Focus on capitalisation to boost Power Grid earnings
The immediate earnings of Power Grid hinge on the degree of capitalisation. But, long-term earnings growth depends on the capex incurred.
This will not only accelerate earnings growth but also reduce the risk of equity dilution. Capitalisation of assets means assets which were part of expansion have begun contributing to the company’s total revenues. The market keenly tarcks the ratio of capitalisation and capital expenditure (capex), which was 137 per cent in the June quarter. Being a regulated entity, Power Grid earns fixed 15.5 per cent return on equity (RoE).
The immediate earnings of the company hinge on the degree of capitalisation. But, long-term earnings growth depends on the capex incurred. Hence, both these factors play a pivotal role in the company’s earnings growth. For the first time in a decade, the company’s capitalisation was 41 per cent higher than capex in FY16, and it had Rs 29,700 crore of asset capitalisation in the trailing four quarters.
The Street expects cumulative capitalisation of Rs 82,500 crore between FY17 and FY19 as compared with Rs 69,500 crore between FY14 and FY16. Typically, the company taps the equity market to raise money to fund the equity portion of the capex, but if the capitalisation ratio is higher, it eases the pressure to fund its future investment. If company maintains more than 100 per cent ratio between capitalisation and capex, its net debt-equity ratio may fall below 2 by FY19 from 2.4 times in FY16.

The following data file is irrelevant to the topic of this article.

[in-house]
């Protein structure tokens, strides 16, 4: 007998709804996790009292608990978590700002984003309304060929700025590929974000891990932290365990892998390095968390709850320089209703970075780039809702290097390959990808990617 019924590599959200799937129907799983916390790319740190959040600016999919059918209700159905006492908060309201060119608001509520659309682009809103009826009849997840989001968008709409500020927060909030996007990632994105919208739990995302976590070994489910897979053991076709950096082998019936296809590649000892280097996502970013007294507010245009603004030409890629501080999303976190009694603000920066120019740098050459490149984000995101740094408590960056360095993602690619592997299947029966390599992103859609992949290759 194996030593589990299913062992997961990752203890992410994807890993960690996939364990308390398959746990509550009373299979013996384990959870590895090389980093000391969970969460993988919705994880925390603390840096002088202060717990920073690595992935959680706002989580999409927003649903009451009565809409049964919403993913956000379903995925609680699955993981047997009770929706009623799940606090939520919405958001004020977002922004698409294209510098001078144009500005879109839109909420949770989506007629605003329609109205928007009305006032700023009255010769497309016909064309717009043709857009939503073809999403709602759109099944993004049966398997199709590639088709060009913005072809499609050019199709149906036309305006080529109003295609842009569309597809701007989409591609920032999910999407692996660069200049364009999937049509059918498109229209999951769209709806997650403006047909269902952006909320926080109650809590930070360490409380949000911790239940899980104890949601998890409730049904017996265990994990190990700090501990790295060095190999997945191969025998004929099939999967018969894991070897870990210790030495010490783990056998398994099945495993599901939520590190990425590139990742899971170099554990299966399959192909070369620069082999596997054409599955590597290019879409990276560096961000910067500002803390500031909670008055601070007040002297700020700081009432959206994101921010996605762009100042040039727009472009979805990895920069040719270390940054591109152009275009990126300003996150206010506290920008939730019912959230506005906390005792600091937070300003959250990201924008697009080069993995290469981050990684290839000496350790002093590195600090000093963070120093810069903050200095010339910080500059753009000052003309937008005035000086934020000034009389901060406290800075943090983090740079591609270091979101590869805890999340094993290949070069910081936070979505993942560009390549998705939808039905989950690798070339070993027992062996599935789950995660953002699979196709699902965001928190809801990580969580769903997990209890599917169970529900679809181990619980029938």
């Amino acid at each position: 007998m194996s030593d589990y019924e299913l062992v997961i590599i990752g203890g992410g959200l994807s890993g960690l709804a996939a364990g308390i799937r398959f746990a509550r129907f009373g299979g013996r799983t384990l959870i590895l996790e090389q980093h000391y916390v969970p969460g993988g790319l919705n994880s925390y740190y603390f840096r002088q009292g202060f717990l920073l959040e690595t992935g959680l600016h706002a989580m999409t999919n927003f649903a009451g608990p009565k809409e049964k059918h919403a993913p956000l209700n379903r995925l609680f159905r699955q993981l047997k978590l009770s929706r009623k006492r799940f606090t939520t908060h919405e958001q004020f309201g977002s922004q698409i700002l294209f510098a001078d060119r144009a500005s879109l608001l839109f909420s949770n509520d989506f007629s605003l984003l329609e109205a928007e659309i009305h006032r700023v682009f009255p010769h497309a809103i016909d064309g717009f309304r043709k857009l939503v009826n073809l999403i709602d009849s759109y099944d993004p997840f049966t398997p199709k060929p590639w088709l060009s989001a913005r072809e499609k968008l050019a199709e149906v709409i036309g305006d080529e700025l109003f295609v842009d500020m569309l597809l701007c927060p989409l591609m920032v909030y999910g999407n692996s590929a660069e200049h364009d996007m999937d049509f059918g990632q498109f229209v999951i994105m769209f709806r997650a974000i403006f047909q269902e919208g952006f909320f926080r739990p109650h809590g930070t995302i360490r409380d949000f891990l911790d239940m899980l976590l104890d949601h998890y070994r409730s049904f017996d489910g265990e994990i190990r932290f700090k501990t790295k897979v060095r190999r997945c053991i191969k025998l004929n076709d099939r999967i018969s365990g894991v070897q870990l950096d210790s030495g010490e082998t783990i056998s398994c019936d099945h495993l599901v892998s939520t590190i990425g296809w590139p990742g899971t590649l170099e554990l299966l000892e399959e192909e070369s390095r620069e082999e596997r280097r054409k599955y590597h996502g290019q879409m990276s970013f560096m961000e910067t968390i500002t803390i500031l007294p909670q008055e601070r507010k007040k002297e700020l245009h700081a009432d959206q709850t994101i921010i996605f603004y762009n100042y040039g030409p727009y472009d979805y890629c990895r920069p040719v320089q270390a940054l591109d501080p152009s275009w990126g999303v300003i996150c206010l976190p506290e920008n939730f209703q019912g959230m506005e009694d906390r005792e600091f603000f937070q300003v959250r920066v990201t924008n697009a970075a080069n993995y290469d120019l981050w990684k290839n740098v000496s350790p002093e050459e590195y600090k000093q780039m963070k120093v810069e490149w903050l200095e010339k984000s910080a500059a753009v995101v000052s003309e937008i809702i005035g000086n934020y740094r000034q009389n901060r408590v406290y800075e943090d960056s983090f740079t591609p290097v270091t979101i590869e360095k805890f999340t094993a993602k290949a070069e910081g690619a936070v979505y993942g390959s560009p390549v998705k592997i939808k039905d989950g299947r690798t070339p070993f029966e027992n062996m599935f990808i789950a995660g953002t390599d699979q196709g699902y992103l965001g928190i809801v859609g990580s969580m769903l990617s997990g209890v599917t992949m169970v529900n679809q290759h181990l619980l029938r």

The company has project pipeline of $21 billion out of which $5 billion are from new regulated projects, which improves the visibility of growth. This could nearly double its FY16 asset base even without any new projects.
The company has guided for a capital expenditure of Rs 22,500 crore in FY17. It has spent in Rs 5,600 crore in the June quarter. The company’s stock has appreciated 23 per cent in the past six months outperforming other utilities by a wide margin on the expectation of better earnings. The firm’s focus on capitalisation, 43 per cent market share in tariff-based transmission line and strong project pipeline may help sustain premium valuation of 2.1 times the book value versus the five-year average of two.